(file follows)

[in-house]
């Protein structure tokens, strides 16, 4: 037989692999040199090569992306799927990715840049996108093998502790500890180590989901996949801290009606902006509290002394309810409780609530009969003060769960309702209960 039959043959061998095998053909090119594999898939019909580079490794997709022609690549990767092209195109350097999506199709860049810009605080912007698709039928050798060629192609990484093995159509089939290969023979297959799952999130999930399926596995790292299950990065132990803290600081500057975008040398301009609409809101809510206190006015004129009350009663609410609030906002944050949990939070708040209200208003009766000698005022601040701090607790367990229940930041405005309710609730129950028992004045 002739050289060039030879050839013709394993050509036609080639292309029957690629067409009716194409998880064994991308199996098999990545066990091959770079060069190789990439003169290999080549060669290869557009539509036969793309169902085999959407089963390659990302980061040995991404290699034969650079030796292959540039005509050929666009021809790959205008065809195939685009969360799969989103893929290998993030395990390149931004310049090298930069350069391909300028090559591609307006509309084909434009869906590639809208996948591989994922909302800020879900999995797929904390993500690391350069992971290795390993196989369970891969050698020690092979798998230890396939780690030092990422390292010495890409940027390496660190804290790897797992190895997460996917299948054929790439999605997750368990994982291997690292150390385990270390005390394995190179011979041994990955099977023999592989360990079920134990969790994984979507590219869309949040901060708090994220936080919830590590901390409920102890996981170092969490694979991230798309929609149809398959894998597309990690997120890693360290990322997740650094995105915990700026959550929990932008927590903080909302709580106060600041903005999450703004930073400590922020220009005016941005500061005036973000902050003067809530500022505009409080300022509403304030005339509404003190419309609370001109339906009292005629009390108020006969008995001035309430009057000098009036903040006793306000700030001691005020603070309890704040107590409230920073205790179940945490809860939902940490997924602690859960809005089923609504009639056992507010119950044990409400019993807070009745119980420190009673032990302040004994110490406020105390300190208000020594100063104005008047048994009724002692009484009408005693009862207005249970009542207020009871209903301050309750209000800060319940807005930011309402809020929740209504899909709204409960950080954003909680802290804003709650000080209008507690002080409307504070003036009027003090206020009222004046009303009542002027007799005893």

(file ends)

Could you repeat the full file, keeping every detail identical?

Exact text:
[in-house]
């Protein structure tokens, strides 16, 4: 037989692999040199090569992306799927990715840049996108093998502790500890180590989901996949801290009606902006509290002394309810409780609530009969003060769960309702209960 039959043959061998095998053909090119594999898939019909580079490794997709022609690549990767092209195109350097999506199709860049810009605080912007698709039928050798060629192609990484093995159509089939290969023979297959799952999130999930399926596995790292299950990065132990803290600081500057975008040398301009609409809101809510206190006015004129009350009663609410609030906002944050949990939070708040209200208003009766000698005022601040701090607790367990229940930041405005309710609730129950028992004045 002739050289060039030879050839013709394993050509036609080639292309029957690629067409009716194409998880064994991308199996098999990545066990091959770079060069190789990439003169290999080549060669290869557009539509036969793309169902085999959407089963390659990302980061040995991404290699034969650079030796292959540039005509050929666009021809790959205008065809195939685009969360799969989103893929290998993030395990390149931004310049090298930069350069391909300028090559591609307006509309084909434009869906590639809208996948591989994922909302800020879900999995797929904390993500690391350069992971290795390993196989369970891969050698020690092979798998230890396939780690030092990422390292010495890409940027390496660190804290790897797992190895997460996917299948054929790439999605997750368990994982291997690292150390385990270390005390394995190179011979041994990955099977023999592989360990079920134990969790994984979507590219869309949040901060708090994220936080919830590590901390409920102890996981170092969490694979991230798309929609149809398959894998597309990690997120890693360290990322997740650094995105915990700026959550929990932008927590903080909302709580106060600041903005999450703004930073400590922020220009005016941005500061005036973000902050003067809530500022505009409080300022509403304030005339509404003190419309609370001109339906009292005629009390108020006969008995001035309430009057000098009036903040006793306000700030001691005020603070309890704040107590409230920073205790179940945490809860939902940490997924602690859960809005089923609504009639056992507010119950044990409400019993807070009745119980420190009673032990302040004994110490406020105390300190208000020594100063104005008047048994009724002692009484009408005693009862207005249970009542207020009871209903301050309750209000800060319940807005930011309402809020929740209504899909709204409960950080954003909680802290804003709650000080209008507690002080409307504070003036009027003090206020009222004046009303009542002027007799005893």